This is still going to take a while. Heaping doses of hope, trick plays (new coordinator Sean Gleeson was allowed to have some fun last season) and great special teams made the Scarlet Knights more competitive than they’d been in a while. They won as many conference games as they had from 2016-19 combined, and they lost three more by one score.

This was definitive progress, though the fundamental stats weren’t great. Opponents generated both a much better success rate (46% to 35%) and better explosive play rate (14% to 9%) than the Scarlet Knights, which meant RU had to dominate special teams and force turnovers to win. That’s not a particularly sustainable recipe.

Schiano and his assistants did find some keepers: receiver Bo Melton, interior linemen Nick Krimin, Cedrice Paillant and Bryan Felter, defensive end Mike Tverdov, defensive tackle Julius Turner, linebacker Olakunle Fatukasi and corners Avery Young and Tre Avery are all Big Ten-level players, as are kicker Valentino Ambrosio and punter Adam Korsak. Schiano dipped his toe into the transfer portal again this offseason, too, bringing in return specialist Joshua Youngblood (Kansas State) and corner Patrice Rene (North Carolina) among others.

What we didn’t learn about Rutgers in 2020

How long until there’s clarity at QB? Three signal-callers took 100+ snaps behind center last season; Noah Vedral led the way and ran the ball pretty well, but he averaged just 4.0 adjusted net yards per pass attempt (which adjusts for sacks, touchdowns and turnovers). Artur Sitkowski (5.4 ANY/A over 85 attempts) transferred, and Johnny Langan had the best ANY/A average (6.7) but was primarily a short-yardage and red zone guy (56 rushes to 13 pass attempts). Your ceiling is only as high as your quarterback’s, and Rutgers’ is pretty low.

Rutgers’ history in one chart

  1. Frank Burns took RU to a sustained elevation that no one else has managed. From 1974 to ’80, the Knights averaged 8.4 wins per year, with an 11-0 run in 1976.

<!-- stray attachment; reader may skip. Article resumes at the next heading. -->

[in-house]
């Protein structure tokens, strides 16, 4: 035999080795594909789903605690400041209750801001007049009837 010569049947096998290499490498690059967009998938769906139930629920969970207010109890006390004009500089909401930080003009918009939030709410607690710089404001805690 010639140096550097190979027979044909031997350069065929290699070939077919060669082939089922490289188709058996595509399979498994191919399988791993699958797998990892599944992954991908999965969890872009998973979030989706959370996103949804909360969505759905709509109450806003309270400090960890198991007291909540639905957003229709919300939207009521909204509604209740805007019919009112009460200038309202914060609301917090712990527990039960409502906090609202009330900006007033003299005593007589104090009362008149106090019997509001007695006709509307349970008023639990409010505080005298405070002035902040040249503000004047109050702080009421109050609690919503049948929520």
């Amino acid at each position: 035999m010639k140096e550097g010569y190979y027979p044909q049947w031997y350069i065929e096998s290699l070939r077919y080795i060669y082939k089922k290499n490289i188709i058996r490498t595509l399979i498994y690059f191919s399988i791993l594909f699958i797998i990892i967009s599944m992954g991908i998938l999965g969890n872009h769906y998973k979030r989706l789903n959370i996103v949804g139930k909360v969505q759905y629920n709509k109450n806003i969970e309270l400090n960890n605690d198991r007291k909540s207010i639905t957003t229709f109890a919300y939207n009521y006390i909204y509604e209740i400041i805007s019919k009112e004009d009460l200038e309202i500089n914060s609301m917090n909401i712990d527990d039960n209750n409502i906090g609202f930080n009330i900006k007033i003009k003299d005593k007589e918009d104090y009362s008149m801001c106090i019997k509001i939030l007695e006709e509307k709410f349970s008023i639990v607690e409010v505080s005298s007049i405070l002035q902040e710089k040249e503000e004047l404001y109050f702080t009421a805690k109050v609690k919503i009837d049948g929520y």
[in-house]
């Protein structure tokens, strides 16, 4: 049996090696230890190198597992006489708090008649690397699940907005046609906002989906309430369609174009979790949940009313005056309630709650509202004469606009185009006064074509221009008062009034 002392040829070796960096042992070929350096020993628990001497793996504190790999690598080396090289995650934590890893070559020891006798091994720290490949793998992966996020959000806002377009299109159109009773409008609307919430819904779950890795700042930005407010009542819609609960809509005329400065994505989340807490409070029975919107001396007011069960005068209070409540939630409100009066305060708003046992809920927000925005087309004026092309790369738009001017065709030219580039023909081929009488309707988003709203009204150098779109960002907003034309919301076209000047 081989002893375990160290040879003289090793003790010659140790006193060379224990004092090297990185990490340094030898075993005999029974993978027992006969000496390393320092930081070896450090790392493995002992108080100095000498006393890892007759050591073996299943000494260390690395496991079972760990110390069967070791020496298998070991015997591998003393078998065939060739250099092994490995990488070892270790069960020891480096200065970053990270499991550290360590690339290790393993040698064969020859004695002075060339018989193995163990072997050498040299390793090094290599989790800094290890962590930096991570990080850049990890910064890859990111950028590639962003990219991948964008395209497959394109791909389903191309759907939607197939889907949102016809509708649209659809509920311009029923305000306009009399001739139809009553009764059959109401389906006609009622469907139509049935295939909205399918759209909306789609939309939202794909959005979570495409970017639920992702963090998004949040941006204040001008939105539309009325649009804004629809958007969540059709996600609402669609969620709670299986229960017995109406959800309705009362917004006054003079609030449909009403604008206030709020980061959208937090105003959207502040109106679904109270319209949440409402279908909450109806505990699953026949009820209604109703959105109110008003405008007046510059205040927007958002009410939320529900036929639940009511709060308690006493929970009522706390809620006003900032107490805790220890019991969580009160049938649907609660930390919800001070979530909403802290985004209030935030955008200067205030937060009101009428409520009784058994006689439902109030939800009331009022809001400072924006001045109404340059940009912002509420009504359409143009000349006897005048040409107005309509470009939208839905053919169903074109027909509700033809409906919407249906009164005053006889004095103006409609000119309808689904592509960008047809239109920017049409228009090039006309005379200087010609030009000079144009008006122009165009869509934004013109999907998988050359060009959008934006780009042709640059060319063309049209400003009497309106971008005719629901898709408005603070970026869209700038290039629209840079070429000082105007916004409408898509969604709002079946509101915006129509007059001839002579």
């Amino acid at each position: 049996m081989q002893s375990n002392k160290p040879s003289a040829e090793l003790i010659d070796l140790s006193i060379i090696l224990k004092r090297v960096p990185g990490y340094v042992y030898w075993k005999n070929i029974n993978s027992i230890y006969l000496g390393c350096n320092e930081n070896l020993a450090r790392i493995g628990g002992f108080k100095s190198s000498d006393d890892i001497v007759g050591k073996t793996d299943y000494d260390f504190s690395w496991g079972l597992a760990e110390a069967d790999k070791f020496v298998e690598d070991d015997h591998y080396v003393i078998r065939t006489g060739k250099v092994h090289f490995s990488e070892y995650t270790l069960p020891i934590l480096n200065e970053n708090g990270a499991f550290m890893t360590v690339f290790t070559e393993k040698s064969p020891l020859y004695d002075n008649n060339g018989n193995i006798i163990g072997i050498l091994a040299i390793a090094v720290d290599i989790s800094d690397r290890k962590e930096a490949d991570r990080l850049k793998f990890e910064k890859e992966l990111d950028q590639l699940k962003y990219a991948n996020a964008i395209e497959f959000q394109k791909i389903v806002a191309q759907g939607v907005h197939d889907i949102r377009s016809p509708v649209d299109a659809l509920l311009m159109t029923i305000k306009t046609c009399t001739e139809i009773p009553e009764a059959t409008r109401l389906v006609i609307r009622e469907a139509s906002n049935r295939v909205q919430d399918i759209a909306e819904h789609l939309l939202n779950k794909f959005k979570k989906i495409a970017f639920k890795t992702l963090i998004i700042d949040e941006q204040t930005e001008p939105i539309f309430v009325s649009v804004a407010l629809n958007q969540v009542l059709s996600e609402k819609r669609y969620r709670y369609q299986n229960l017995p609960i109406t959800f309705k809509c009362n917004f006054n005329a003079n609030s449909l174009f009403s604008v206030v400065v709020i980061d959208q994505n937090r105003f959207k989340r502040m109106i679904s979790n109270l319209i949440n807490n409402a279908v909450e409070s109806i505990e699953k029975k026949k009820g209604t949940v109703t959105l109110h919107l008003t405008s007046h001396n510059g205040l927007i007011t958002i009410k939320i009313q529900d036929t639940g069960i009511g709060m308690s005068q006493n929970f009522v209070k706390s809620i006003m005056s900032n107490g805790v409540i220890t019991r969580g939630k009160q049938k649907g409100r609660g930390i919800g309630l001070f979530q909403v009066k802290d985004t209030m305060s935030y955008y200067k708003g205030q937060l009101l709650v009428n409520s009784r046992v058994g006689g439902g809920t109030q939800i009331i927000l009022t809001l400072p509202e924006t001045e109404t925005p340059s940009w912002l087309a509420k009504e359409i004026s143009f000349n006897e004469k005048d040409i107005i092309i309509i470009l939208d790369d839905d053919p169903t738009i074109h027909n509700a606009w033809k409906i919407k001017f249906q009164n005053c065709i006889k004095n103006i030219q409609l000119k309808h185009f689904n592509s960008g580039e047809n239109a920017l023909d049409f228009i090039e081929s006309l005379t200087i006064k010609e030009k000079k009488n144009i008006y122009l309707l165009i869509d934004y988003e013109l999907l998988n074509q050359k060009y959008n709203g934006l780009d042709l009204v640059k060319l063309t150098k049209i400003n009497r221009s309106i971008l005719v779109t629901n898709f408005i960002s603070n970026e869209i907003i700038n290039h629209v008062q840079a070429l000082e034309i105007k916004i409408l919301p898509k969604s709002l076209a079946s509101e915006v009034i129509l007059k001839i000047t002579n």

2. A two-decade slide bottomed out in the late-1990s, with Rutgers winning a total of 14 games from 1996 to 2002 under first Terry Shea, then Schiano.

  3. Schiano’s program building gradually clicked. RU won nine games in 2003-04, then ripped off six bowl seasons in his final seven years, including an 11-win 2006.

  4. After Schiano left for the NFL, the program quickly slid again, from 15 wins in 2012-13 to 12 in 2014-15 to just nine in four years from 2016 to ’19.

  5. Schiano’s back and provided at least a hint of promise last year.

In its first season after Mark Dantonio, Michigan State looked … like a Dantonio team: solid defense, devastatingly inefficient offense. When might Mel Tucker change that?

2021 Projections

Projected SP+ rank: 59th

Average projected wins: 5.1 (3.2 in the Big Ten)

  • Likely wins: Youngstown State (96% win probability), WKU (81%), at Rutgers (70%)

  • Relative toss-ups: at Northwestern (58%), Maryland (38%), at Purdue (35%), Nebraska (35%)

  • Likely losses: Michigan (32%), at Indiana (24%), Penn State (22%), at Miami (12%), at Ohio State (9%)

The Spartans are projected favorites in four of their first six games and none thereafter. Any hope of a bowl will require a fast start.

What we learned about Michigan State in 2020